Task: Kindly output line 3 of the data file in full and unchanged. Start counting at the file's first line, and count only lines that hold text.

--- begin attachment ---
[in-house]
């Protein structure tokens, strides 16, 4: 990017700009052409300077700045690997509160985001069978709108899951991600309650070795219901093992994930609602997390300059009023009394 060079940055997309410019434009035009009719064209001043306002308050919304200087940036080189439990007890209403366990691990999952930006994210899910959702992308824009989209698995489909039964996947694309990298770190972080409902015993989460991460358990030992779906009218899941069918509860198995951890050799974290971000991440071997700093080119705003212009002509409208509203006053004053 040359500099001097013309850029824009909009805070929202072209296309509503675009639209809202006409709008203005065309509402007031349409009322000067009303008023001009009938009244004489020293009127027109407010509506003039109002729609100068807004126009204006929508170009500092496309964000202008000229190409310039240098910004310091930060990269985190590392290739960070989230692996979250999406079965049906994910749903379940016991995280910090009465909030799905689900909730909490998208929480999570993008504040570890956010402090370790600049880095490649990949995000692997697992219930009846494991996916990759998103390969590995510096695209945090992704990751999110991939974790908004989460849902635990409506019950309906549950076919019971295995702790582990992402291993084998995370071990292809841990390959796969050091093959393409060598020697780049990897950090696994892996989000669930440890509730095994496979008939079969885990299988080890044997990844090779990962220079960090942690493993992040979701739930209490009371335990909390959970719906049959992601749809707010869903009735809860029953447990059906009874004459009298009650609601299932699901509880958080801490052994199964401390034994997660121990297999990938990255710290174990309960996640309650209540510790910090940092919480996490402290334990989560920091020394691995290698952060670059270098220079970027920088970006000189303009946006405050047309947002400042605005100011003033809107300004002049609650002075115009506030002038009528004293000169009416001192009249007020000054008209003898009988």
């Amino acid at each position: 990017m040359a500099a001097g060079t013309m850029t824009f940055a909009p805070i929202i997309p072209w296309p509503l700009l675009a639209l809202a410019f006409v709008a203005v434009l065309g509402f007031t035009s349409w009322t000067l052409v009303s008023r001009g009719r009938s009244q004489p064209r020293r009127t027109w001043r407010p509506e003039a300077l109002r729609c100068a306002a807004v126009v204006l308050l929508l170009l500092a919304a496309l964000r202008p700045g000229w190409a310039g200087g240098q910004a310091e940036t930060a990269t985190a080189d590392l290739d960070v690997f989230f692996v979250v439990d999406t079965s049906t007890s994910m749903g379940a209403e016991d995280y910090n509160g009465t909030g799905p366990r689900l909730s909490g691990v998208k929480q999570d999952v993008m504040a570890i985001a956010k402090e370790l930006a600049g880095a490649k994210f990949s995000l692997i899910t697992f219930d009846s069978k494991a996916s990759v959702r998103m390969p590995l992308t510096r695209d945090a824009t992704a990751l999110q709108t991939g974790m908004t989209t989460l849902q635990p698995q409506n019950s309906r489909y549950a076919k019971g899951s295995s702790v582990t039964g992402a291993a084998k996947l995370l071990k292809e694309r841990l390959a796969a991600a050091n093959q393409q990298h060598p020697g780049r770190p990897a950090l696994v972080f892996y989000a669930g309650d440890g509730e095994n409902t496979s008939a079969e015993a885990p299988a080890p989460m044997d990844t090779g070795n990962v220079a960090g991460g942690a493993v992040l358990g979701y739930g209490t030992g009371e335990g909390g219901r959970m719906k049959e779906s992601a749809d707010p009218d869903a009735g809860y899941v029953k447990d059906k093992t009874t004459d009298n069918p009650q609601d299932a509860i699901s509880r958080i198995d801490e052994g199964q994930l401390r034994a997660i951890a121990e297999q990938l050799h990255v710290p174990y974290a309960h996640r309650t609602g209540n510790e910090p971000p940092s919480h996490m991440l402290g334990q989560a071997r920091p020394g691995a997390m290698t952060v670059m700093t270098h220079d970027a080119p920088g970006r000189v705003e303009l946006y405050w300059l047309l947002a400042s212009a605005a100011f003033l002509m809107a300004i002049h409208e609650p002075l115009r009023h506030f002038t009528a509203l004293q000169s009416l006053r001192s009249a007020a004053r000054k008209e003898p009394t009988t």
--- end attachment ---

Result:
């Amino acid at each position: 990017m040359a500099a001097g060079t013309m850029t824009f940055a909009p805070i929202i997309p072209w296309p509503l700009l675009a639209l809202a410019f006409v709008a203005v434009l065309g509402f007031t035009s349409w009322t000067l052409v009303s008023r001009g009719r009938s009244q004489p064209r020293r009127t027109w001043r407010p509506e003039a300077l109002r729609c100068a306002a807004v126009v204006l308050l929508l170009l500092a919304a496309l964000r202008p700045g000229w190409a310039g200087g240098q910004a310091e940036t930060a990269t985190a080189d590392l290739d960070v690997f989230f692996v979250v439990d999406t079965s049906t007890s994910m749903g379940a209403e016991d995280y910090n509160g009465t909030g799905p366990r689900l909730s909490g691990v998208k929480q999570d999952v993008m504040a570890i985001a956010k402090e370790l930006a600049g880095a490649k994210f990949s995000l692997i899910t697992f219930d009846s069978k494991a996916s990759v959702r998103m390969p590995l992308t510096r695209d945090a824009t992704a990751l999110q709108t991939g974790m908004t989209t989460l849902q635990p698995q409506n019950s309906r489909y549950a076919k019971g899951s295995s702790v582990t039964g992402a291993a084998k996947l995370l071990k292809e694309r841990l390959a796969a991600a050091n093959q393409q990298h060598p020697g780049r770190p990897a950090l696994v972080f892996y989000a669930g309650d440890g509730e095994n409902t496979s008939a079969e015993a885990p299988a080890p989460m044997d990844t090779g070795n990962v220079a960090g991460g942690a493993v992040l358990g979701y739930g209490t030992g009371e335990g909390g219901r959970m719906k049959e779906s992601a749809d707010p009218d869903a009735g809860y899941v029953k447990d059906k093992t009874t004459d009298n069918p009650q609601d299932a509860i699901s509880r958080i198995d801490e052994g199964q994930l401390r034994a997660i951890a121990e297999q990938l050799h990255v710290p174990y974290a309960h996640r309650t609602g209540n510790e910090p971000p940092s919480h996490m991440l402290g334990q989560a071997r920091p020394g691995a997390m290698t952060v670059m700093t270098h220079d970027a080119p920088g970006r000189v705003e303009l946006y405050w300059l047309l947002a400042s212009a605005a100011f003033l002509m809107a300004i002049h409208e609650p002075l115009r009023h506030f002038t009528a509203l004293q000169s009416l006053r001192s009249a007020a004053r000054k008209e003898p009394t009988t």